Long-term exposure to cannabis smoke is not associated with adverse effects on pulmonary function, according to clinical data published in the journal Chronic Obstructive Pulmonary Diseases.
Investigators at Emory University in Atlanta assessed marijuana smoke exposure and lung health in a large representative sample of US adults age 18 to 59. They concluded, “[The] ongoing use of marijuana is associated with increased respiratory symptoms of bronchitis without a significant functional abnormality in spirometry, and cumulative marijuana use under 20 joint-years is not associated significant effects on lung function.”
Pulmonary complications associated with the regular smoking of cannabis are “relatively small” and far lower than those associated with tobacco smoking, according to a recent review published in the June edition of the scientific journal Annals of the American Thoracic Society. The paper – authored by Donald P. Tashkin, MD, emeritus professor of medicine and medical director of the Pulmonary Function Laboratory at the David Geffen School of Medicine at University of California, Los Angeles – is “the most comprehensive and authoritative review of the subject ever published.”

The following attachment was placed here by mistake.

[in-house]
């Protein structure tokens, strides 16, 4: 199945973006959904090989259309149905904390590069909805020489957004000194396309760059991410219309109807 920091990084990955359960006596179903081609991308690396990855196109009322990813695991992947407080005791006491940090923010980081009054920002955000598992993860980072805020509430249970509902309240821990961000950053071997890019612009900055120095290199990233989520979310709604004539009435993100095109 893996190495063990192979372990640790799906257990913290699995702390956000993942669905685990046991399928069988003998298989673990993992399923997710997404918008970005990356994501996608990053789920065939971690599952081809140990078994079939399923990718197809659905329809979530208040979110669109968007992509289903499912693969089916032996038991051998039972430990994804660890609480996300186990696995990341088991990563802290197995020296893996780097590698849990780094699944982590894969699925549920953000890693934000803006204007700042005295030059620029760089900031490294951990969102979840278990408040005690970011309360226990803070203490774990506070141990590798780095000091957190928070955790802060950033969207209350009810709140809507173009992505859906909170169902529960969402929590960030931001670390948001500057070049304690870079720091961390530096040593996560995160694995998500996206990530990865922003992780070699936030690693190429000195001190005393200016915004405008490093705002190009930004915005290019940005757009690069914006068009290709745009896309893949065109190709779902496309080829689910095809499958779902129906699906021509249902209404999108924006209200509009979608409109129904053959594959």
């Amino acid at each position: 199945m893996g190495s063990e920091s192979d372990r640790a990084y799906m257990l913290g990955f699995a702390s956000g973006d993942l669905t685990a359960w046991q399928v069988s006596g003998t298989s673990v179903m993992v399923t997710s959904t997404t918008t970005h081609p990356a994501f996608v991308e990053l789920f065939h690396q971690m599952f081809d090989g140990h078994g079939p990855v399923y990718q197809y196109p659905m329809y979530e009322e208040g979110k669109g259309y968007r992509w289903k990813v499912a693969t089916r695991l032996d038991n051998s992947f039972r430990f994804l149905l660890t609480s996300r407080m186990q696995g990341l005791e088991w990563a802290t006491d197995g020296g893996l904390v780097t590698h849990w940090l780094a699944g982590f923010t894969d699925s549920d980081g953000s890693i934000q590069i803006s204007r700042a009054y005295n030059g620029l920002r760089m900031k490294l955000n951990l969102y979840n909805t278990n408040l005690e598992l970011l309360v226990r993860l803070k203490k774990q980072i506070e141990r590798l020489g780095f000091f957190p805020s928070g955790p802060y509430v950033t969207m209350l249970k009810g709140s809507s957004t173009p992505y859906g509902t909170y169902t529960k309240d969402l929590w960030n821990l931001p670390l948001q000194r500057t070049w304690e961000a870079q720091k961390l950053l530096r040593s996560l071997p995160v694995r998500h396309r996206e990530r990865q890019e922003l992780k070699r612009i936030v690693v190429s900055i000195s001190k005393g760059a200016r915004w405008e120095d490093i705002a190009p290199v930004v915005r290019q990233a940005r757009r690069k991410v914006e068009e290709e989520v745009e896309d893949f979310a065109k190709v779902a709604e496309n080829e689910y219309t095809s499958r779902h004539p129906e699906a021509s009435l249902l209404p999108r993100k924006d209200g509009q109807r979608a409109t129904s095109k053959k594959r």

A forthcoming review to be published in journal Annals of the American Thoracic Society reiterates that the ingestion of cannabis smoke poses nominal pulmonary risks compared to those associated with tobacco smoke. It concludes, “In summary, the accumulated weight of evidence implies far lower risks for pulmonary complications of even regular heavy use of marijuana compared to the grave pulmonary consequences of tobacco.”